Carnival krewes are getting soft.

It’s a good thing. But they’re still going for the bling, and that’s even better.

“Riders are throwing plush things for day parades, and bright and shiny things for night parades,” says Dan Kelly of Beads by the Dozen, a major Carnival beads and merchandise supplier based in Harahan.

Dodging heavy beads and hard plastic medallions at Mardi Gras parades is not the sport it used to be. Plush stuffed items are being tossed into the air, and they land softly. Even the prized beads with logo medallions are no longer delivering a thud or a knot on the noggin. Instead, hard plastic medallions are giving way to those made of foam or lighter-weight, bendable materials.

Carnival krewes have made concessions to create a kinder, gentler and more family-friendly experience along the parade route. And yet the heavy prizes, those that can’t be hurled without the risk of bodily injury to bystanders, are still coveted. Hand-decorated Zulu coconuts and Muses shoes are still handed off the float by the riders.

Soft and flashy is not the only trend emerging in throws this year.

“In general, there is a trend toward more expensive, personalized throws,” says Arthur Hardy, publisher of the annual Mardi Gras Guide. Case in point: When the Rex parade rolls for the 135th time this year on Fat Tuesday, each float will carry its own theme-specific throws, from pillows to cups to beads with medallions. This year the theme is “Royal Gardens — Horti Regis,” featuring both the real and the mythical and including the Hanging Gardens of Babylon and the New Orleans Botanical Garden.

Collectors of Carnival memorabilia still clamor for commemorative doubloons and beads, but post-parade litter on the ground is telling: Smaller single-strand beads and even doubloons are being left behind.

“Beads come and go. For the people in the street today, the doubloons are not as treasured as before. If there is a strand of beads and it is not a long strand, forget it,” says Clark Brennan, captain of the Krewe of Bacchus. “Paradegoers want longer beads, lighted throws and stuffed animals.”

When Bacchus rolls on Super Bowl Sunday, riders will throw footballs, along with stuffed animals to go with each of the 31 floats, following the “Flights of Fancy” theme. Look for such stuffed toys as pink flying pigs, snake-eating birds, Martians in UFOs, dinosaurs and a 48-inch- long alligator. The super krewe also will throw lighted scepters and doubloons in various colors and sizes, as well as stuffed versions of the god of wine Bacchus and his chalice.

The old-line Krewe of Proteus, established in 1881, boasts a bounty of crowd-pleasing items.

“Ninety percent of our throws this year are new,” says quartermaster Robert Stone of the designs that have been in the making for three years. A hot item this year is the LED flambeau. There are also LED wrap-around bracelets, seahorse logo medallions, as well as plush toys and foam sticks that light up “Star Wars” style.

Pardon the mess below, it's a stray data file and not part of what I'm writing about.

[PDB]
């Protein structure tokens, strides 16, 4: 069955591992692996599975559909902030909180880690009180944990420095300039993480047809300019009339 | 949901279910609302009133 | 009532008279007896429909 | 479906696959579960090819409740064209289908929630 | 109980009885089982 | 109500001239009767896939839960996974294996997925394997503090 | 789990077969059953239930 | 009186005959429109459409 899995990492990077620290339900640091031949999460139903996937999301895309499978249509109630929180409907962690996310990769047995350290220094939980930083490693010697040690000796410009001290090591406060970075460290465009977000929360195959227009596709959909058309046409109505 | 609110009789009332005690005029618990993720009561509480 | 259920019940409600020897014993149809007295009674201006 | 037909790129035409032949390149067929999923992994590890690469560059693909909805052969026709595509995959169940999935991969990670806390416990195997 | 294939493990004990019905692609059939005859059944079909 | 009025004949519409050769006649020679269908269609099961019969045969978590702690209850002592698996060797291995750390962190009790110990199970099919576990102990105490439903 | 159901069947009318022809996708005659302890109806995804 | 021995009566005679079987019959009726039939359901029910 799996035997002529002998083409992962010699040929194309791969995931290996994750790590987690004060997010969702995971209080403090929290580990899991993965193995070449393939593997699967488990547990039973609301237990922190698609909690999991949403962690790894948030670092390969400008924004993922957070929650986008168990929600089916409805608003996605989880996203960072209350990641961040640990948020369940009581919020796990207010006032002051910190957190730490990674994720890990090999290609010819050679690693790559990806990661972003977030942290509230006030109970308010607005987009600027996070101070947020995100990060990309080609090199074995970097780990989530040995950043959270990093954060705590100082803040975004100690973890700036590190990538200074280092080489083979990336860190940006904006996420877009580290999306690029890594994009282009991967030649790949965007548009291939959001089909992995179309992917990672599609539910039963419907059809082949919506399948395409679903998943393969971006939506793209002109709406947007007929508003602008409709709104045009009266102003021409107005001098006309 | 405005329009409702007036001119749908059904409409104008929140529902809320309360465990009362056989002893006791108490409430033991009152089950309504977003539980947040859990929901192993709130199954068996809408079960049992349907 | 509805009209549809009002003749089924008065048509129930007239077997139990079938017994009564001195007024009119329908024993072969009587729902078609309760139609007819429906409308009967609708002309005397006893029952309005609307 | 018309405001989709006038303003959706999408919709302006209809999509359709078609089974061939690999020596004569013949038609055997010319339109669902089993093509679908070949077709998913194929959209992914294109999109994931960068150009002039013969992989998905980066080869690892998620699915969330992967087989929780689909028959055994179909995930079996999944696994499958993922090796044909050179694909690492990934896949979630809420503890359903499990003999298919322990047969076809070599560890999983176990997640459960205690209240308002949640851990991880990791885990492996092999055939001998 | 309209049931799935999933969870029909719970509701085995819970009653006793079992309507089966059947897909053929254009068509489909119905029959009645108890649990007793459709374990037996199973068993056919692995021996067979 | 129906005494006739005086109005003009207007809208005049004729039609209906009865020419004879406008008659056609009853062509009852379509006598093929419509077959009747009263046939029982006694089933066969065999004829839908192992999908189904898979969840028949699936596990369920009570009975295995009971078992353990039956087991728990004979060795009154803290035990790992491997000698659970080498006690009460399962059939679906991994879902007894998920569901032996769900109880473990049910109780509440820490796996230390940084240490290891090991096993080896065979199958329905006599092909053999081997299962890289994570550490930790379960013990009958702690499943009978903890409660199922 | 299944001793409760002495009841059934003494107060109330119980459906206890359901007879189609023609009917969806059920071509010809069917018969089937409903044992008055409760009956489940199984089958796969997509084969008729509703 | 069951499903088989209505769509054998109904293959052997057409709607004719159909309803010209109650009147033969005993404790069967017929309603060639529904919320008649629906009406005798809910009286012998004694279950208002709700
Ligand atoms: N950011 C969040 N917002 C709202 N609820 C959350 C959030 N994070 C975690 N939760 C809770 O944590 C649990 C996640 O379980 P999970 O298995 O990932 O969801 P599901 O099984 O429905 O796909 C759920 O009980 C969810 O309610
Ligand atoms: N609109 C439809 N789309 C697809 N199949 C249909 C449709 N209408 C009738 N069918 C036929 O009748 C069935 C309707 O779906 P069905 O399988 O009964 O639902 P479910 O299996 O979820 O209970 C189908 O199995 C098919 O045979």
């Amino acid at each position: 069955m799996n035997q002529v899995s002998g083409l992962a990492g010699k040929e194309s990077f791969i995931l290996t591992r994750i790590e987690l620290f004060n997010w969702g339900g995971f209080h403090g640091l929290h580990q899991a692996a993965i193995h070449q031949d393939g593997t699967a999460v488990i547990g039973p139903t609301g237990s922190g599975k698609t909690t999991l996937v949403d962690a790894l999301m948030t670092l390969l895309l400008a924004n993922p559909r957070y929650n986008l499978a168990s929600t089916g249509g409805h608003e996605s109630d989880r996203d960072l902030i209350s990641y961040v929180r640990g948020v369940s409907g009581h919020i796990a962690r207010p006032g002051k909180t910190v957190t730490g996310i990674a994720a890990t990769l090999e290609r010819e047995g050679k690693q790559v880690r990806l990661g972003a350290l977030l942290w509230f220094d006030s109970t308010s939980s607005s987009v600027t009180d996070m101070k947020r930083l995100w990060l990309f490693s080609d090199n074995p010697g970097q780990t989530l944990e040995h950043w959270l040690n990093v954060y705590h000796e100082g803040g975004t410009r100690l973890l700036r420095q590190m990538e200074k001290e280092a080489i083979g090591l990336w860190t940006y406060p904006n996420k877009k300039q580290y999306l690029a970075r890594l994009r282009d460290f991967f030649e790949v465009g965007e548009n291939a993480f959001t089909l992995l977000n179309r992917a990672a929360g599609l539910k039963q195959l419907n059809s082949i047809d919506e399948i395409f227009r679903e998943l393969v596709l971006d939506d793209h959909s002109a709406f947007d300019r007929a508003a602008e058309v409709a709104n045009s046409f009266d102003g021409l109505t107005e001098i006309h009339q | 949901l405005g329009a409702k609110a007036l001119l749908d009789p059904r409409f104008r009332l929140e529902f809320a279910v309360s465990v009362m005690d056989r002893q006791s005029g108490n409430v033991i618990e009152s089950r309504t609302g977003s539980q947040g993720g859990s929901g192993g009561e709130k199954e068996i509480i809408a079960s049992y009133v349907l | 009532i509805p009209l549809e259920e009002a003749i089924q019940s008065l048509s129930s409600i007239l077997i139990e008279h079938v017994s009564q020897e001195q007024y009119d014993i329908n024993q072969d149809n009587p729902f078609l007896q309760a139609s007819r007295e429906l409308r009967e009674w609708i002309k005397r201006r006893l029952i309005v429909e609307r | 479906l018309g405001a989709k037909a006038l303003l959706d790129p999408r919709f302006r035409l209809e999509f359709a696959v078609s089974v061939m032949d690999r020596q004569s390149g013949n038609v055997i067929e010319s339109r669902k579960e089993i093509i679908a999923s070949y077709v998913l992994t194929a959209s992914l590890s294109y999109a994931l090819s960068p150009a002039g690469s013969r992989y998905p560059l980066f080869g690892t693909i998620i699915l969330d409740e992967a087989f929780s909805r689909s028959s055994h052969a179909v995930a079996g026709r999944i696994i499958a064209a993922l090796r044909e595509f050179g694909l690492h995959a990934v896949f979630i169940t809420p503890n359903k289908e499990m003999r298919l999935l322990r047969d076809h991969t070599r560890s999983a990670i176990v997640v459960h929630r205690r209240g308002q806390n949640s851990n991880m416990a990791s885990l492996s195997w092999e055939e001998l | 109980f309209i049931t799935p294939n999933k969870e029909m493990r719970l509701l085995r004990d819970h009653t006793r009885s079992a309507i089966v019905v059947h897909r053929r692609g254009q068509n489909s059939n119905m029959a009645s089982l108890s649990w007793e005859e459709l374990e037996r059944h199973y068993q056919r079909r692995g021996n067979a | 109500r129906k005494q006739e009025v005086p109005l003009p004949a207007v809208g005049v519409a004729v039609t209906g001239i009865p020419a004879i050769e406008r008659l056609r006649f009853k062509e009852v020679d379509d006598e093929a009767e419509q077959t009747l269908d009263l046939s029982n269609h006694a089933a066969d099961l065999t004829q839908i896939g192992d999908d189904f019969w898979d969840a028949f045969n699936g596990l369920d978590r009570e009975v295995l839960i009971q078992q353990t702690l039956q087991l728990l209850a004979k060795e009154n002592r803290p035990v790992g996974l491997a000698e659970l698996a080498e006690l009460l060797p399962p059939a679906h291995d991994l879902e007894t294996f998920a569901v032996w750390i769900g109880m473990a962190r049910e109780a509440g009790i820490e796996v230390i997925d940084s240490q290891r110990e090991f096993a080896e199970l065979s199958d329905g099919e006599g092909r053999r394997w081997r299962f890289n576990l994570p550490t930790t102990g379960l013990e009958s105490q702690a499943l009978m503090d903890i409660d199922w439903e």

“We’ve gone from traditional times to the modern millennium,” says Stone.

The Knights of King Arthur contribute to the modernization of Carnival throws by offering selfie sticks to paradegoers, but stay true to their roots with plush king’s crowns.

Muses, an all-female club founded in 2000, is known for its trademark handmade shoes, but the krewe also offers more than 30 logo items, from shoe-charm bracelets and lighted shoe necklaces to bling rings and glitter ducks. This year, its plush collection has expanded with its theme for 2016, which Muses keeps secret till parade time.

“But I can tell you that it’s so sweet it can give you cavities,” says Muses founder Staci Rosenberg. The plush collection this year includes stuffed toy snowballs, cotton candy, lollipops, donuts, cupcakes and candy corn. There are also erasers that resemble macaroons and pedicure pumice stones that look like lollipops.

Krewe d’Etat, in its second decade of satirical parades, offers hologram cups, bobbleheads and a variety of commemorative items marking the 20th anniversary of a krewe ruled by a “dictator” and not a monarch. Look for the flashing femur bone from the first organization to offer blinking beads as a Carnival throw, in 1999.

Born in the University District, Krewe of Tucks has stayed true to its “Animal House” sense of humor with trademark rolls of colored toilet paper and toilet-lid sunglasses. But this year, Tucks adds expanding “flexi-balls,” and in lieu of a set of dice to hang on a car’s rearview mirror, Tucks is offering a set of tennis balls, in (ahem) blue, not yellow.

“Throw me something, Mister!” has turned into much more specific plea since the first Mardi Gras parade here in 1857.

“That’s just how specialized Carnival throws have become,” says Hardy, who has been chronicling Fat Tuesday revelry for the last 40 years. “Only in New Orleans do people spend a couple thousand dollars to give gifts to strangers who don’t know who they are because they are wearing a mask.”